An image of the sir fry at Sabai Infusion in Medicine Hat, Alberta, Canada.
We loved the stir fry at Sabai Infusion in Medicine Hat. Photo by Greg Olsen.

Where to Drink in Medicine Hat

If you’re wondering where to get a drink in Medicine Hat, that will depend on what you like to drink. There’s a long history of brewing in the city. Medicine Hat Brew Co. began operating in 1912 – the same year as the Calgary Stampede. Like the Stampede, it’s become an institution. Brew pubs are a big deal everywhere, but especially in Medicine Hat. The Hat is home to three award-winning microbreweries, a distillery and a Kombucha brewery. You’ll also find a great selection of local coffee shops. Some of the top shops include Station Coffee CompanyCafe Verve and Madhatter Coffee Roastery. Inspire cafe also has good French Press coffee, specialty teas and a locally roasted house blend.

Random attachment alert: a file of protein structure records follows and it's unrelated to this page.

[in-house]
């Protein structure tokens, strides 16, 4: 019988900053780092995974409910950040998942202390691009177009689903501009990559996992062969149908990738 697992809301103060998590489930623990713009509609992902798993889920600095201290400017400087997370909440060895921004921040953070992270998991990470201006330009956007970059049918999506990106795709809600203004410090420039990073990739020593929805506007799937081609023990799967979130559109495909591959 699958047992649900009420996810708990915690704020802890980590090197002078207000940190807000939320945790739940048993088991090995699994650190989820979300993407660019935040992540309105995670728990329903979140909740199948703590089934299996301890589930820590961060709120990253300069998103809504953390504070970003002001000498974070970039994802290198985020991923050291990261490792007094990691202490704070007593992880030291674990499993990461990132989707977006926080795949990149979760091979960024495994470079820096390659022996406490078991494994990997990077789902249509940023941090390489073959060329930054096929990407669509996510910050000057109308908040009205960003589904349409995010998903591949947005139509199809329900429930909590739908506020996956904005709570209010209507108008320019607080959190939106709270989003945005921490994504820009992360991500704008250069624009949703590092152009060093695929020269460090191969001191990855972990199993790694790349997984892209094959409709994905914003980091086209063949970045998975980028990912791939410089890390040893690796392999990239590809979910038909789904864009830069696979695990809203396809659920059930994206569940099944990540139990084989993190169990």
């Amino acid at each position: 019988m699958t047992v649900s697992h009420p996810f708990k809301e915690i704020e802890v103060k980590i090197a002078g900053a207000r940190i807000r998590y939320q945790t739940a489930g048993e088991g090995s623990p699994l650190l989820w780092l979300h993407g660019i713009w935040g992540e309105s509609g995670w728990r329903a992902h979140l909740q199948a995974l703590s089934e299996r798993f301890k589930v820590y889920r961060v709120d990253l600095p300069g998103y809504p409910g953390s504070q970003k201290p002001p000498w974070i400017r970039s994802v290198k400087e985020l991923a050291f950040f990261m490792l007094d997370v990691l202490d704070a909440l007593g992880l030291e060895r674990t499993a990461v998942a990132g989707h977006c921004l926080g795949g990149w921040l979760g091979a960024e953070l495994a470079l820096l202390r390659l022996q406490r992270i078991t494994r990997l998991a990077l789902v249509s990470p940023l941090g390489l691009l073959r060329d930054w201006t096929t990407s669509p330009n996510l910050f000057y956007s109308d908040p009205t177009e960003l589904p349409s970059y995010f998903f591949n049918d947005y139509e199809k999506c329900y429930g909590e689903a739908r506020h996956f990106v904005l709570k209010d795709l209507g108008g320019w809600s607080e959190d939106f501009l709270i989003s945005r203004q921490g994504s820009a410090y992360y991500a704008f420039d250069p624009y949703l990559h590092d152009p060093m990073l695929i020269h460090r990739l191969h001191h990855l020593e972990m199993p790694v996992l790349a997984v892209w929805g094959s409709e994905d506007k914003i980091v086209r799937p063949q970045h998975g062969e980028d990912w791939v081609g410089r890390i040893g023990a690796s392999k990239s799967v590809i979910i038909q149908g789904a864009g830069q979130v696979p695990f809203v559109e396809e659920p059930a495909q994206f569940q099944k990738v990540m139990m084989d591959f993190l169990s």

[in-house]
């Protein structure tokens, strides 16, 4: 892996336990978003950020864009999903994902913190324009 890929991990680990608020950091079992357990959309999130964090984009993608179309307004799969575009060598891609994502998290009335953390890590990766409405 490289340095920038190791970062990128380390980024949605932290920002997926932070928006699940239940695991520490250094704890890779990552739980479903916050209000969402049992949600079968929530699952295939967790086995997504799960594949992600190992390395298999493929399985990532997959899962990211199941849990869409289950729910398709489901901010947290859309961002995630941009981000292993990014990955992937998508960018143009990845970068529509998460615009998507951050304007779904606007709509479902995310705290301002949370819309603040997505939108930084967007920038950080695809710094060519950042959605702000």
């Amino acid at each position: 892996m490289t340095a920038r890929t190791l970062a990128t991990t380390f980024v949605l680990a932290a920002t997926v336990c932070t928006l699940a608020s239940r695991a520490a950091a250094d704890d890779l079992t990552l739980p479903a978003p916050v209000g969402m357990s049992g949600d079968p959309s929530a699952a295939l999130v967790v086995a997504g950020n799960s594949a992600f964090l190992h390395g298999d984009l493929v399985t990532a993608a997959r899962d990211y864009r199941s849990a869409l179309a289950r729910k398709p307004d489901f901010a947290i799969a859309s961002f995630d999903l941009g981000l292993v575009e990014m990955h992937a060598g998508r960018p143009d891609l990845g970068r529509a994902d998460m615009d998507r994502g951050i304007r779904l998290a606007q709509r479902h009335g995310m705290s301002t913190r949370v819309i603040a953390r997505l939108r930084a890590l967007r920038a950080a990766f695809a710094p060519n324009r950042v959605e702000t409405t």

An image of a virgin Mojito at the Mezz in Medicine Hat, Alberta, Canada.
Medicine Hat is known for it’s libations. This is my virgin mojito at the Mezz. Photo by Debbie Olsen.

More Info About Summer Fun in Medicine Hat

For more information about summer fun in Medicine Hat, visit the Tourism Medicine Hat website.

This post was produced by us and sponsored by Tourism Medicine Hat.